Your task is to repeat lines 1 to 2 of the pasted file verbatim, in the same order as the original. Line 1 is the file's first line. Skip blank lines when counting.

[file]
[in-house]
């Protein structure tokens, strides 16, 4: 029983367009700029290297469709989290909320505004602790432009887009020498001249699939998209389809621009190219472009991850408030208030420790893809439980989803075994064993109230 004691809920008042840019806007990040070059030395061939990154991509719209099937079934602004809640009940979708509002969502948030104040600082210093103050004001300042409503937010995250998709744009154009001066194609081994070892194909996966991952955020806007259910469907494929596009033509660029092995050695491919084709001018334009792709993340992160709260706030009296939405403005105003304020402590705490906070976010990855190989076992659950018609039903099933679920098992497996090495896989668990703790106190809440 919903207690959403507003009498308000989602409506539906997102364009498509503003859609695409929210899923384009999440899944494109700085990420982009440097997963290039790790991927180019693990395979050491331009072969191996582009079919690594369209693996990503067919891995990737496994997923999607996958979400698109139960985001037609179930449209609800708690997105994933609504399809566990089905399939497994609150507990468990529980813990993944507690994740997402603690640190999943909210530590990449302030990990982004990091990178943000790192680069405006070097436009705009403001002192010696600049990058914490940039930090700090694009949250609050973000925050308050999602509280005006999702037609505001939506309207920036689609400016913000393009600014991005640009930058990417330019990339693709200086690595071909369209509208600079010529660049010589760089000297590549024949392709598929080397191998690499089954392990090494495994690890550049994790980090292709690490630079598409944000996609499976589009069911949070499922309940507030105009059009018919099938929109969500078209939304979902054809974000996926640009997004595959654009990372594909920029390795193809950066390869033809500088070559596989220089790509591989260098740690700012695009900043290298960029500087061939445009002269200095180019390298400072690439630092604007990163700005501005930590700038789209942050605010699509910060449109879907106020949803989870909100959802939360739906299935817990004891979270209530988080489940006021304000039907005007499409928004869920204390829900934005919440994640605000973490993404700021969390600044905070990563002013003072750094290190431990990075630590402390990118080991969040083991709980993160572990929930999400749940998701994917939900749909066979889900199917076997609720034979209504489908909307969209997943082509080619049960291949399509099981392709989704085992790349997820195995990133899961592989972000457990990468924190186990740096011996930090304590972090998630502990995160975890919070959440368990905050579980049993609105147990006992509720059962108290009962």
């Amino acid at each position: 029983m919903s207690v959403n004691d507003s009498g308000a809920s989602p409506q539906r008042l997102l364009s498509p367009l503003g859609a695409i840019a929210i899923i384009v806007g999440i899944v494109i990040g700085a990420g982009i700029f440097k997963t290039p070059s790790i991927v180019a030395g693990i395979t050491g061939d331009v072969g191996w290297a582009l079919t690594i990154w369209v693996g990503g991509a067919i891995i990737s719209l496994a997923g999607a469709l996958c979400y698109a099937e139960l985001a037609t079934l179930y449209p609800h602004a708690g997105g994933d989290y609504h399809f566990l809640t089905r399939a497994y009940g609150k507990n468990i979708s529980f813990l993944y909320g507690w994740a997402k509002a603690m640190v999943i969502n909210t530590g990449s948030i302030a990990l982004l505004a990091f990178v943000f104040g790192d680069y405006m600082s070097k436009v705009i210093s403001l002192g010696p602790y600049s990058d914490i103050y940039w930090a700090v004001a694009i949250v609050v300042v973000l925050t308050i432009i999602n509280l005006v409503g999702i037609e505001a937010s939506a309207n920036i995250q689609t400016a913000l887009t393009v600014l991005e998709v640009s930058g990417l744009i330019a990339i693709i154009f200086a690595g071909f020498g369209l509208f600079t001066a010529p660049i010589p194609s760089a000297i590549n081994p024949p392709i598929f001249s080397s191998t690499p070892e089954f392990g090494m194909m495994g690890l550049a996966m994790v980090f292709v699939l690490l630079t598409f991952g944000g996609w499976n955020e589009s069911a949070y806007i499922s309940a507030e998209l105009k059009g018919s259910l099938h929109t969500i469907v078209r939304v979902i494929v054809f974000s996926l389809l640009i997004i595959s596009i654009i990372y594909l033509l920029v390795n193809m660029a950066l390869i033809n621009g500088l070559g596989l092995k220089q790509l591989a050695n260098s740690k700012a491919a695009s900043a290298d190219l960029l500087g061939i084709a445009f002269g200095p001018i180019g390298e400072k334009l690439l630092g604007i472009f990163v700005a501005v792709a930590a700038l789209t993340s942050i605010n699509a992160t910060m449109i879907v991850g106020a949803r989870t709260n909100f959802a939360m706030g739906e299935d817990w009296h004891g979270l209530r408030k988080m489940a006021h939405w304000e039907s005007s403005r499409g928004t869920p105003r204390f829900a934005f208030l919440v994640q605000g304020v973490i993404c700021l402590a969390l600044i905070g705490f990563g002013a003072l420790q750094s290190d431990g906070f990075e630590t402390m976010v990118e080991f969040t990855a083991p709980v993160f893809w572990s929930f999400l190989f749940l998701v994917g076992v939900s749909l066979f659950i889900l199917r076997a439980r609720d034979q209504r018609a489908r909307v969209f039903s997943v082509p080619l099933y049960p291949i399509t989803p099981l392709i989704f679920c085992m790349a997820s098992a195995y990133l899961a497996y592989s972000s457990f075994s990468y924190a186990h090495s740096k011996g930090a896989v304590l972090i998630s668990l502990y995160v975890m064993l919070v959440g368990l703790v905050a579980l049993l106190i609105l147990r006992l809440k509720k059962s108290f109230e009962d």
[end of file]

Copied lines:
[in-house]
């Protein structure tokens, strides 16, 4: 029983367009700029290297469709989290909320505004602790432009887009020498001249699939998209389809621009190219472009991850408030208030420790893809439980989803075994064993109230 004691809920008042840019806007990040070059030395061939990154991509719209099937079934602004809640009940979708509002969502948030104040600082210093103050004001300042409503937010995250998709744009154009001066194609081994070892194909996966991952955020806007259910469907494929596009033509660029092995050695491919084709001018334009792709993340992160709260706030009296939405403005105003304020402590705490906070976010990855190989076992659950018609039903099933679920098992497996090495896989668990703790106190809440 919903207690959403507003009498308000989602409506539906997102364009498509503003859609695409929210899923384009999440899944494109700085990420982009440097997963290039790790991927180019693990395979050491331009072969191996582009079919690594369209693996990503067919891995990737496994997923999607996958979400698109139960985001037609179930449209609800708690997105994933609504399809566990089905399939497994609150507990468990529980813990993944507690994740997402603690640190999943909210530590990449302030990990982004990091990178943000790192680069405006070097436009705009403001002192010696600049990058914490940039930090700090694009949250609050973000925050308050999602509280005006999702037609505001939506309207920036689609400016913000393009600014991005640009930058990417330019990339693709200086690595071909369209509208600079010529660049010589760089000297590549024949392709598929080397191998690499089954392990090494495994690890550049994790980090292709690490630079598409944000996609499976589009069911949070499922309940507030105009059009018919099938929109969500078209939304979902054809974000996926640009997004595959654009990372594909920029390795193809950066390869033809500088070559596989220089790509591989260098740690700012695009900043290298960029500087061939445009002269200095180019390298400072690439630092604007990163700005501005930590700038789209942050605010699509910060449109879907106020949803989870909100959802939360739906299935817990004891979270209530988080489940006021304000039907005007499409928004869920204390829900934005919440994640605000973490993404700021969390600044905070990563002013003072750094290190431990990075630590402390990118080991969040083991709980993160572990929930999400749940998701994917939900749909066979889900199917076997609720034979209504489908909307969209997943082509080619049960291949399509099981392709989704085992790349997820195995990133899961592989972000457990990468924190186990740096011996930090304590972090998630502990995160975890919070959440368990905050579980049993609105147990006992509720059962108290009962």